NETFLIX (2018)

 

Directors: Joel & Ethan Coen

 

Starring: Tyne Daly, James Franco, Brendan Gleeson, Bill Heck, Grainger Hines, Zoe Kazan, Harry Melling, Liam Neeson, Tim Blake Nelson, Jonjo O'Neill, Chelcie Ross, Saul Rubinek, Tom Waits

“Go west, life is peaceful there…”

 

Joel and Ethan, the brothers Coen, have always worn their affection for the Wild West on their directorial sleeves. No Country for Old Men, True Grit, Blood Simple and, their previous offering, Hail Caesar! (for that singing cowboy section) are all wonderful examples of the Brothers’ seemingly meticulous ability to capture the feel and aesthetic of that period and genre. Teaming with Netflix, their latest effort, The Ballad of Buster Scruggs is a six-story anthology all set in the sprawling West.

The titular first part finds a sharpshooting, singing cowboy (Nelson) meet his match, in part two (“Near Algodones”) a young cowboy (Franco) attempts to rob a bank but doesn’t bank on the wiliness of the bank teller. Part three (“Meal Ticket”) sees an impresario (Neeson) find his travelling artist’s (Melling) profitability wane and his method of solving it whilst part four (“All Gold Canyon”) has an old prospector (Waits) digging for gold in the remote valleys, but he’s not alone. Part five (“The Gal Who Got Rattled”) is the story of a young woman (Kazan) taking a fateful wagon journey with her brother and dog with the threat of Indian attack ever-present. The final part (“The Mortal Remains”) sees five strangers trading stories on a stagecoach heading towards a mysterious final destination.

 

Anthology stories can be hit-and-miss. Some try too hard to connect their tales whilst others have nothing in common and end up jarring in quality and tones. The Ballad of Buster Scruggs falls into the latter category in the sense that the tales don’t connect narratively, however, they are all set in the same vast region and the quality remains near-consistent throughout – i.e. very, very good. It’s the irrationality of humanity and death that flows through every story. Cheery singing and dancing and Peckinpah-esque heists and gunfights sit alongside betrayals, tragedy, love, optimism, allegories aplenty and a transcendental finale – each story takes on a new tone and style, but somehow still feel connected without explicitly relying on being so. Those first three stories are superb in almost every aspect, only slowing down when “All Gold Canyon” begins – the Tom Waits-led story probably the weakest of the bunch. Zoe Kazan’s “The Gal Who Got Rattled” is the most cinematic of them all and allows for romance and tragedy to take centre stage. With storybook-styled openings to each segment, each story begins with a lovely illustrated piece and a brief quote to accompany it and compounds the anthology aspect nicely.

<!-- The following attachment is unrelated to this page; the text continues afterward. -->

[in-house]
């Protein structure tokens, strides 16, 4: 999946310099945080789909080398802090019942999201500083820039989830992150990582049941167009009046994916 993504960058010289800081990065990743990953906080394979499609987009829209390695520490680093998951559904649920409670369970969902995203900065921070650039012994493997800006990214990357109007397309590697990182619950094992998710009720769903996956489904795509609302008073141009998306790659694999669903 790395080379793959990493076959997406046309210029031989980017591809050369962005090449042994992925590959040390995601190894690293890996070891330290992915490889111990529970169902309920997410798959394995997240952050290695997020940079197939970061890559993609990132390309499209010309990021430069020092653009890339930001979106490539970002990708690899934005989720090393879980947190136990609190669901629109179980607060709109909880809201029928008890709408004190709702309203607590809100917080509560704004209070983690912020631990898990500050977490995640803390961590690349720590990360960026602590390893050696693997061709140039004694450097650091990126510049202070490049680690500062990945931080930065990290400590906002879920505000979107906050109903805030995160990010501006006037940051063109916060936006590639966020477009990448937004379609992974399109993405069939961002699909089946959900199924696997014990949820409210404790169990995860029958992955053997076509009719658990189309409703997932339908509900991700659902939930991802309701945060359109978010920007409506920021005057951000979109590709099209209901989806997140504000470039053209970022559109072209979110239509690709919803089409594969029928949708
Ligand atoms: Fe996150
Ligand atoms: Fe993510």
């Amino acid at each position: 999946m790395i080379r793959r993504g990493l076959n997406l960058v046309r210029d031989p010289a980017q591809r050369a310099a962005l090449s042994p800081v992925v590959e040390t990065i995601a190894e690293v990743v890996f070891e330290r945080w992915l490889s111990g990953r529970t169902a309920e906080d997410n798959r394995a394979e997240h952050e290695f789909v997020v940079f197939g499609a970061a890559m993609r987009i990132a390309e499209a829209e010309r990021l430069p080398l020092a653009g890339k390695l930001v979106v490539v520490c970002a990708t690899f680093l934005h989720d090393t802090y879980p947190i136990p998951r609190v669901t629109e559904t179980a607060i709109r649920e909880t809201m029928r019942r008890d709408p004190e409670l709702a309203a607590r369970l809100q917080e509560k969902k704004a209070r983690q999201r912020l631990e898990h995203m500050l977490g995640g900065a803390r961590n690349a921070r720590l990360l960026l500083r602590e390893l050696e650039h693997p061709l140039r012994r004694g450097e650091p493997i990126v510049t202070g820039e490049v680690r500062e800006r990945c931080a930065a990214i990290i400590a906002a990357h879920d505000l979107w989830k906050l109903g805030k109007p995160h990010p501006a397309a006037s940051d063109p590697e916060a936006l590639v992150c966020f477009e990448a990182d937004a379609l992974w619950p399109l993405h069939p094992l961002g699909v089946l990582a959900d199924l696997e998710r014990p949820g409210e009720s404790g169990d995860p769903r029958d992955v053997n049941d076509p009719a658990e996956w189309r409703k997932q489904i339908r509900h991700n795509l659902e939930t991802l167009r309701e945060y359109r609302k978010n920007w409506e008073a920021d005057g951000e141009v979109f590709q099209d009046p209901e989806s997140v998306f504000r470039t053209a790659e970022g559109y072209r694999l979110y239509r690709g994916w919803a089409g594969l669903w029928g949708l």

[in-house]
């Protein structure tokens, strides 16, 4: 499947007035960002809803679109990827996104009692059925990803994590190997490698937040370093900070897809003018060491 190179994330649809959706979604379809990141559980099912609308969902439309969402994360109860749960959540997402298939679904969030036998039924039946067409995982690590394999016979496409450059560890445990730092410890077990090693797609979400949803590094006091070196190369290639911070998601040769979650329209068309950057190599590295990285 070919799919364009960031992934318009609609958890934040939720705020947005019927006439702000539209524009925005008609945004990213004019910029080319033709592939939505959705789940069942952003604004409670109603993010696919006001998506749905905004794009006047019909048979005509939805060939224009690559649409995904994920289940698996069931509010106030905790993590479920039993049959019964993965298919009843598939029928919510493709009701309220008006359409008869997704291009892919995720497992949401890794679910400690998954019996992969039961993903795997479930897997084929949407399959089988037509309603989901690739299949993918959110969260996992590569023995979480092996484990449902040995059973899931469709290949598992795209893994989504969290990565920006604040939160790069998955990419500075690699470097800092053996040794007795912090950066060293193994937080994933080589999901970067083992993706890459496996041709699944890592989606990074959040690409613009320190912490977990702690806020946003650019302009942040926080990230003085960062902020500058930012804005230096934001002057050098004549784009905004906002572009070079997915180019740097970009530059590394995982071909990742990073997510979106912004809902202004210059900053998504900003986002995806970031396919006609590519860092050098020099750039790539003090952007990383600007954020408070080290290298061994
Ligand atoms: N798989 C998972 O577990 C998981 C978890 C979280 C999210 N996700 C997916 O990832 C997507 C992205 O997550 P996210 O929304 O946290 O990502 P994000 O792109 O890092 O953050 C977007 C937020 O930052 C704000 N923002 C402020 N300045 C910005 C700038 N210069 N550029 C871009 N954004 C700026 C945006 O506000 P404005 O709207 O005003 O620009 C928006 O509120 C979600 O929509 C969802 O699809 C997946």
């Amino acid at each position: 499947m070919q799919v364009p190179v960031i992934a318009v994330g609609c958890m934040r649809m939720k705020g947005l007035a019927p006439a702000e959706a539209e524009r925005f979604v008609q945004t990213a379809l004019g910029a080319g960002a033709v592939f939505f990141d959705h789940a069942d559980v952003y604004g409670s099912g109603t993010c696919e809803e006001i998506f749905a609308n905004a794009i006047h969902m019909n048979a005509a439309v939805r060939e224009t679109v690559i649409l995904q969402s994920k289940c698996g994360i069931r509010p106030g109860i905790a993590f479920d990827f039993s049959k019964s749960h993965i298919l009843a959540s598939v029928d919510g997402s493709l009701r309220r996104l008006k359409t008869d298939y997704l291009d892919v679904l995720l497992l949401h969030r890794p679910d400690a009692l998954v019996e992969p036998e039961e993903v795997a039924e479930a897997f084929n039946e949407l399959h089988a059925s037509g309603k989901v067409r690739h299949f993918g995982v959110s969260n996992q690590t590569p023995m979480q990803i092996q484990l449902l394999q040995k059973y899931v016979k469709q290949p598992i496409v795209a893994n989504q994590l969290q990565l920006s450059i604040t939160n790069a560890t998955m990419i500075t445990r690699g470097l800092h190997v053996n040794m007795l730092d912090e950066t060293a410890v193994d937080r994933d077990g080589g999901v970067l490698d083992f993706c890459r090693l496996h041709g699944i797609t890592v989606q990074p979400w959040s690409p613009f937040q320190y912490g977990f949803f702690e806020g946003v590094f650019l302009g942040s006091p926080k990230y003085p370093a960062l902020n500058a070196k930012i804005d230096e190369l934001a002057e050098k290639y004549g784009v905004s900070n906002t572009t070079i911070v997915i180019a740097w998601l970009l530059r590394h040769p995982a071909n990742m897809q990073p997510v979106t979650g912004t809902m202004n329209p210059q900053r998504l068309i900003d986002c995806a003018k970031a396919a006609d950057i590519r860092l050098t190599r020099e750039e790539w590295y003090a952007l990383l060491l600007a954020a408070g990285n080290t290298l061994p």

Tim Blake Nelson is affably great as the singing cowboy Busters Scruggs and Zoe Kazan, also, is very good as Alice Longabaugh – the sweet but stricken lead in “The Gal Who Got Rattled”. The odd couple of Liam Neeson and Harry Melling (Dudley Dursley from the Harry Potter saga) share a good, unspoken chemistry and Melling’s theatrical leanings shine through in his performance - though Neeson is chillingly good in one particular scene. The sweeping landscapes are captured gorgeously by DoP Bruno Delbonnel – from the vast deserts to the stunning mountain valleys and meadows, the sheer beauty of the Wild West shimmers on the screen as if they were lovingly painted for the occasion. Carter Burwell’s lovely score perfectly accompanies the tales and is one of the better scores of the year.

 

The seemingly-random selection of tales may not be for everyone’s taste, however, for this reviewer, the folk-tale style of storytelling is an excellent convention for these stories and the Coen’s take on life, death and the unjustness of it all meshes perfectly. A few drops in momentum and pace aside, each story will snare your attention and demand your focus. Bonkers, attractive, poignant and smothered in Coen goodness, The Ballad of Buster Scruggs is a damn fine ode to Old Hollywood and the Wild West.

December 3rd 2018

© 2016 Matt Hudson / What I Watched Tonight / Essex

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